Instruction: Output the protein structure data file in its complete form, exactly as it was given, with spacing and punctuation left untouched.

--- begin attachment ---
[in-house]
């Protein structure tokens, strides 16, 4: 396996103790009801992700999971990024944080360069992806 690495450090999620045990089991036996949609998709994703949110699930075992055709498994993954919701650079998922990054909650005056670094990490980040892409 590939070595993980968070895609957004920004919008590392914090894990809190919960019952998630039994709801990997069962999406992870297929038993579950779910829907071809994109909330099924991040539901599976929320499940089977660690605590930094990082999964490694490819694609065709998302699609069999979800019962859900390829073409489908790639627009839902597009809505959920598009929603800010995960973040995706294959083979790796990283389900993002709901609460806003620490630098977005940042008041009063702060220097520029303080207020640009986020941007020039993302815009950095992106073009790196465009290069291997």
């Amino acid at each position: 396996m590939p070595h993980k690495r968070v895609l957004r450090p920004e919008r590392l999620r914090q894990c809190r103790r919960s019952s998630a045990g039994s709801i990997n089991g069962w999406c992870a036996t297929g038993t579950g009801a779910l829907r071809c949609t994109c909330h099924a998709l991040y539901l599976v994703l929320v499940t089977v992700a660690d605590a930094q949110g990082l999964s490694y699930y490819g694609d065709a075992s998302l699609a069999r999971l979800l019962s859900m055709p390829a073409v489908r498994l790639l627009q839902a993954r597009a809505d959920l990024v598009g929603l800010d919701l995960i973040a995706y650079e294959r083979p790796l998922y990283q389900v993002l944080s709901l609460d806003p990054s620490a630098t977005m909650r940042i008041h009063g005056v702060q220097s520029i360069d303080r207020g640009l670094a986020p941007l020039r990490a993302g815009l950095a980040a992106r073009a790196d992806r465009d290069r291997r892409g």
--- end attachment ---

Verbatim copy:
[in-house]
């Protein structure tokens, strides 16, 4: 396996103790009801992700999971990024944080360069992806 690495450090999620045990089991036996949609998709994703949110699930075992055709498994993954919701650079998922990054909650005056670094990490980040892409 590939070595993980968070895609957004920004919008590392914090894990809190919960019952998630039994709801990997069962999406992870297929038993579950779910829907071809994109909330099924991040539901599976929320499940089977660690605590930094990082999964490694490819694609065709998302699609069999979800019962859900390829073409489908790639627009839902597009809505959920598009929603800010995960973040995706294959083979790796990283389900993002709901609460806003620490630098977005940042008041009063702060220097520029303080207020640009986020941007020039993302815009950095992106073009790196465009290069291997």
């Amino acid at each position: 396996m590939p070595h993980k690495r968070v895609l957004r450090p920004e919008r590392l999620r914090q894990c809190r103790r919960s019952s998630a045990g039994s709801i990997n089991g069962w999406c992870a036996t297929g038993t579950g009801a779910l829907r071809c949609t994109c909330h099924a998709l991040y539901l599976v994703l929320v499940t089977v992700a660690d605590a930094q949110g990082l999964s490694y699930y490819g694609d065709a075992s998302l699609a069999r999971l979800l019962s859900m055709p390829a073409v489908r498994l790639l627009q839902a993954r597009a809505d959920l990024v598009g929603l800010d919701l995960i973040a995706y650079e294959r083979p790796l998922y990283q389900v993002l944080s709901l609460d806003p990054s620490a630098t977005m909650r940042i008041h009063g005056v702060q220097s520029i360069d303080r207020g640009l670094a986020p941007l020039r990490a993302g815009l950095a980040a992106r073009a790196d992806r465009d290069r291997r892409g």